- Teach who to tell if someone does “not okay” things.
- Don’t force the child to be affectionate with someone (such as hugging a grandparent).
- Be safe, loving, and available.
- Be an involved parent and know where the child is and who the child is with.
- Create an atmosphere of open communication and let the child know that it is safe to share and ask questions, that it is not okay to have secrets from a parent.
- Choose caregivers and activities wisely to ensure that they are safe. Don’t make assumptions based on age, gender or the reputation.
- Limit and monitor media devices to ensure no exposure to sexual or violent material.
- Talk with your child’s pediatrician about any questions or concerns.
Preventing Child Sexual Abuse: Children Seven to Twelve Years
- Teach personal rights (e.g., “your body belongs to you”).
- Teach interpersonal responsibilities (e.g., treat boys and girls equally).
- Teach the concept of granting and requesting consent.
- Teach that sexual abuse may or may not involve touch.
- Teach how to maintain safety and personal boundaries online.
- Teach how to recognize and avoid risky social situations.
- Develop safe dating rules.
- Speak to your child around sexual arousal and attraction, and the difference between physical sensations and real love.
- Provide ongoing information about the physical and emotional aspects of puberty.
- Provide age-appropriate sexuality information and basic information about sexual behaviors and sexually transmitted infections.
Preventing Child Sexual Abuse: Children Thirteen Years And Older
- Avoid lecturing - talk with him or her, not at them. Use television, movies, music, and news stories to open discussions.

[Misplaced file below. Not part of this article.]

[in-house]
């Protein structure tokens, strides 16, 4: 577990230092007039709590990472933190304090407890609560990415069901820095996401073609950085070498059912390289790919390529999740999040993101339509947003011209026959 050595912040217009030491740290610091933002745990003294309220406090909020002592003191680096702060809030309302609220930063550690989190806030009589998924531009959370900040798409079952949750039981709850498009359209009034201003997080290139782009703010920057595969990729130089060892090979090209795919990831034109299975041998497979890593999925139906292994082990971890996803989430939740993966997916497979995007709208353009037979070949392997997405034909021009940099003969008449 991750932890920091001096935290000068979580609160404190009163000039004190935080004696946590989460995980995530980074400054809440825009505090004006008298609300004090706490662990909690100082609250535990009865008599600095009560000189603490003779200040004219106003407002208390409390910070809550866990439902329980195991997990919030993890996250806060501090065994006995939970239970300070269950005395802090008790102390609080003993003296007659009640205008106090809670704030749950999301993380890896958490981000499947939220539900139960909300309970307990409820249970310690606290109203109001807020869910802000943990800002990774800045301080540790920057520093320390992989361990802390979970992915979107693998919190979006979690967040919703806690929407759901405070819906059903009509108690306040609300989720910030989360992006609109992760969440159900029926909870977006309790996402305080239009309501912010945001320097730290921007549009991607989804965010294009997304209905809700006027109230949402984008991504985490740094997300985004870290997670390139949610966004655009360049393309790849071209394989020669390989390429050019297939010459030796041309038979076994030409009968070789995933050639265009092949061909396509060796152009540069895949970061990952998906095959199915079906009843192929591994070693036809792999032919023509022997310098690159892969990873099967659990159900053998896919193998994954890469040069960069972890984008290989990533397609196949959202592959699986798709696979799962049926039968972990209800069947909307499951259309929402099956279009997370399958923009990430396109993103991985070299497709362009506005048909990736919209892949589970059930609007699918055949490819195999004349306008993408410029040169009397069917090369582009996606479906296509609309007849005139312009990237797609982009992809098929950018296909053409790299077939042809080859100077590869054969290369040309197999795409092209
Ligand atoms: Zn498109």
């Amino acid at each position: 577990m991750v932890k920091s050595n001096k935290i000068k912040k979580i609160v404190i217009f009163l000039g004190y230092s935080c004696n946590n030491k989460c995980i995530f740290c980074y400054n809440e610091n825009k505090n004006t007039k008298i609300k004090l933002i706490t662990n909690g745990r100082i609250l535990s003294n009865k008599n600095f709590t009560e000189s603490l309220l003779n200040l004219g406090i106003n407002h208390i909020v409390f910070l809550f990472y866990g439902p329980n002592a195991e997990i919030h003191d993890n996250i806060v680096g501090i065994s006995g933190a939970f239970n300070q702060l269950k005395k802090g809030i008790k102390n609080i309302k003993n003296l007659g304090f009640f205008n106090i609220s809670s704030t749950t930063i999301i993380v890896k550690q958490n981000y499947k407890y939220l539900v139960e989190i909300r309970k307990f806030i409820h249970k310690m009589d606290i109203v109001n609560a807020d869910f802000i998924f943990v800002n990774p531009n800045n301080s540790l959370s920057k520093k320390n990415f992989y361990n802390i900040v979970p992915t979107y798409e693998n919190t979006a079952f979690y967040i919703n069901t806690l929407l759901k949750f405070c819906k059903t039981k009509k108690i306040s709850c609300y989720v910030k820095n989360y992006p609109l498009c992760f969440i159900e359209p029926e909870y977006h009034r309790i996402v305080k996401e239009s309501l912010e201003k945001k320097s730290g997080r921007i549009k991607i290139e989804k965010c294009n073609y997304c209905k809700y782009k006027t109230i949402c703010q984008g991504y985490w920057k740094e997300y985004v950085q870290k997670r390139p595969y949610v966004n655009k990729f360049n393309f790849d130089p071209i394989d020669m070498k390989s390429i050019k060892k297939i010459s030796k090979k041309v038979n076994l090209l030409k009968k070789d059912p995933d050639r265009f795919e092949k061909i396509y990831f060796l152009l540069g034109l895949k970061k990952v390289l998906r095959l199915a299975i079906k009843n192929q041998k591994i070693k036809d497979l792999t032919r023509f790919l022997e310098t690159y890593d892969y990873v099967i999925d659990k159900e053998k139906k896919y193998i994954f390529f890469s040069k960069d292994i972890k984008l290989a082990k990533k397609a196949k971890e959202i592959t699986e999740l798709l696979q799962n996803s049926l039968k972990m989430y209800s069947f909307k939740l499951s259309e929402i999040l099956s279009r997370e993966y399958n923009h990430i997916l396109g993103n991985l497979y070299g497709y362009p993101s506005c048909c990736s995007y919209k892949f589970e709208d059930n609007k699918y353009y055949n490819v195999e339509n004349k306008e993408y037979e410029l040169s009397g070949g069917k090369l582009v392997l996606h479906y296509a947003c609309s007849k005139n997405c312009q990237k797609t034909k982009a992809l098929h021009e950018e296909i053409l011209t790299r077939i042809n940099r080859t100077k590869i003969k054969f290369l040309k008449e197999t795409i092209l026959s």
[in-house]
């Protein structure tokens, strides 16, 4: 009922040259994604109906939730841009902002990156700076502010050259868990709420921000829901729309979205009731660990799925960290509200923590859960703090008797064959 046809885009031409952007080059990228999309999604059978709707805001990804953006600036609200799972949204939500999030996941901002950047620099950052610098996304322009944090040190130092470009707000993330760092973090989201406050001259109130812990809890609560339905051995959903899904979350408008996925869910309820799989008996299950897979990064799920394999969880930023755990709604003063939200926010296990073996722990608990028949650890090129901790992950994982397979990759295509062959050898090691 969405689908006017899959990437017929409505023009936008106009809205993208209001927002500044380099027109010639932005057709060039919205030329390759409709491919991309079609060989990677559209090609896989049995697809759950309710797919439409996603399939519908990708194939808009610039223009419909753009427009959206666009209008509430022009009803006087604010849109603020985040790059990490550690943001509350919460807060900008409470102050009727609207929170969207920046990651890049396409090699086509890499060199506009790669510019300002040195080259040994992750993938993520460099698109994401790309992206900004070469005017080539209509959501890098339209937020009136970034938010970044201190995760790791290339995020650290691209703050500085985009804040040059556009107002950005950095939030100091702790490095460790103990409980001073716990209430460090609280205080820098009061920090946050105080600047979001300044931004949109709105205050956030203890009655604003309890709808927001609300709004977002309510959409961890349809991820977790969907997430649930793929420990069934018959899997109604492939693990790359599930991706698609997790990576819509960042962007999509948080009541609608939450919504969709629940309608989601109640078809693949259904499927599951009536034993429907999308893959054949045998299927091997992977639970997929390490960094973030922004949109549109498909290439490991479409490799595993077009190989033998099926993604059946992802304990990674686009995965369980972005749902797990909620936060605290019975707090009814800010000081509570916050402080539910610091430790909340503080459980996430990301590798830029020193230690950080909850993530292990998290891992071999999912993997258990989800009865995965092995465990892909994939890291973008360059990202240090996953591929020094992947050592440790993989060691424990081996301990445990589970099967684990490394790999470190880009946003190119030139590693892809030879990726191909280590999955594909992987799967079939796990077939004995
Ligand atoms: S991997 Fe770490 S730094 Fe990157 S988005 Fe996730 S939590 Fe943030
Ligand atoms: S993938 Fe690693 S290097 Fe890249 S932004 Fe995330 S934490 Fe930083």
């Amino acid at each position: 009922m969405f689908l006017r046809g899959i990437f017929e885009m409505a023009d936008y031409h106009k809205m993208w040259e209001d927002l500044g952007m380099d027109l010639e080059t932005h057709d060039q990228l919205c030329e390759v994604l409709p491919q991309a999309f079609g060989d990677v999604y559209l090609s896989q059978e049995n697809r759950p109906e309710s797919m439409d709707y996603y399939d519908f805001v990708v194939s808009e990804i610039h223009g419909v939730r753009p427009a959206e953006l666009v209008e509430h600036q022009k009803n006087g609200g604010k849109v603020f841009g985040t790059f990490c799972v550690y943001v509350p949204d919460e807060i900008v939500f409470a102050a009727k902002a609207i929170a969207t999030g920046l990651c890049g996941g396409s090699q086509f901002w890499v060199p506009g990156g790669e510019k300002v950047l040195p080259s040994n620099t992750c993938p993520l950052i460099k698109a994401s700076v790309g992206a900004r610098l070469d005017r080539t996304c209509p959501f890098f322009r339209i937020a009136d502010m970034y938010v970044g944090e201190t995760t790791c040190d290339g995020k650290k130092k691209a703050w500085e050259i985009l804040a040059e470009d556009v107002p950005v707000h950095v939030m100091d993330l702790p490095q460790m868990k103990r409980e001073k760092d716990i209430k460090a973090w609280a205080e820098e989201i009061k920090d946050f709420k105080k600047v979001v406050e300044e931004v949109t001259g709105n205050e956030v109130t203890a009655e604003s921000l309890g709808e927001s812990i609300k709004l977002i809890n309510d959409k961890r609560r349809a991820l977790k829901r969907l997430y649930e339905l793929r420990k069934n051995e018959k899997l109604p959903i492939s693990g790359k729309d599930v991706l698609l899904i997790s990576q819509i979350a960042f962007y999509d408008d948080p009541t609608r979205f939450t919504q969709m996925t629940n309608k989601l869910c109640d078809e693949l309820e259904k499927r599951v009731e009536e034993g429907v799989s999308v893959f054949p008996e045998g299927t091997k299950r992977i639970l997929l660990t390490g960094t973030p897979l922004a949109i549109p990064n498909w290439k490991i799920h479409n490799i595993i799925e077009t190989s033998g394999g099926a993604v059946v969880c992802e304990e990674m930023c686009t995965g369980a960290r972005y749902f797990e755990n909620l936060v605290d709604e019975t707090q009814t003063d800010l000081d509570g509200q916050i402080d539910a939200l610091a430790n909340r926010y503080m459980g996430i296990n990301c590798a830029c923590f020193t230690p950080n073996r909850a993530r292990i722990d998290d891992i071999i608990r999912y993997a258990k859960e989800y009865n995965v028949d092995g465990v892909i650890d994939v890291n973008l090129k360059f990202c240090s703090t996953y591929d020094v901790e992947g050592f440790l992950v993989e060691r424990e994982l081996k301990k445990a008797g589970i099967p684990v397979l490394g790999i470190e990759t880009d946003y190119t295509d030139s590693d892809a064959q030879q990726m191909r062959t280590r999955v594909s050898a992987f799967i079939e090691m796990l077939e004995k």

- Make home a place where your teen and their friends are always accepted and welcome.
- Maintain expressions of affection with your child, too often parents shy away from physical affection with teens, fearing their own potential genital arousal. Modeling healthy physical affection is key.
- Set limits together - negotiate and discuss the need both of you have – you to ensure their safety and them to experience independence.
- Talk about what it means to be sexually moral - consider the immorality of using another person, of bringing an unwanted baby into the world, of spreading sexually transmitted infections., of requesting or sharing explicit photos, etc.
- Be honest about your own feelings if you disagree with your teen’s choice of friends and/or lifestyle.
- Teens reach the legal age of majority as young as age 16 in some states - including NYS. know the law in your state and be sure your teen knows the implication of activities like sending nude photos, sharing sexually explicit emails and other behaviors that could be considered pornography, abuse, bullying or harassment.
- Talk about the different expectations teens may have from each other - what might they be looking for through sexual activity? Affection? A committed relationship?
- Discuss the kinds of “lines” teens use on each other to initiate sexual activity and reinforce your family’s value of honesty over deceit.
- Help your teen make good decisions by suggesting how to get information - they need factual, unbiased information on contraception, sexually transmitted diseases, sexual response, sexual violence, and other topics.
If you don’t fulfill your teen’s need for information about sex, someone or something else will. All too often it’s on-line pornography, the absolutely worst source of accurate information and healthy values.
- Remember, very little can be accomplished when talking about sex turns into an argument.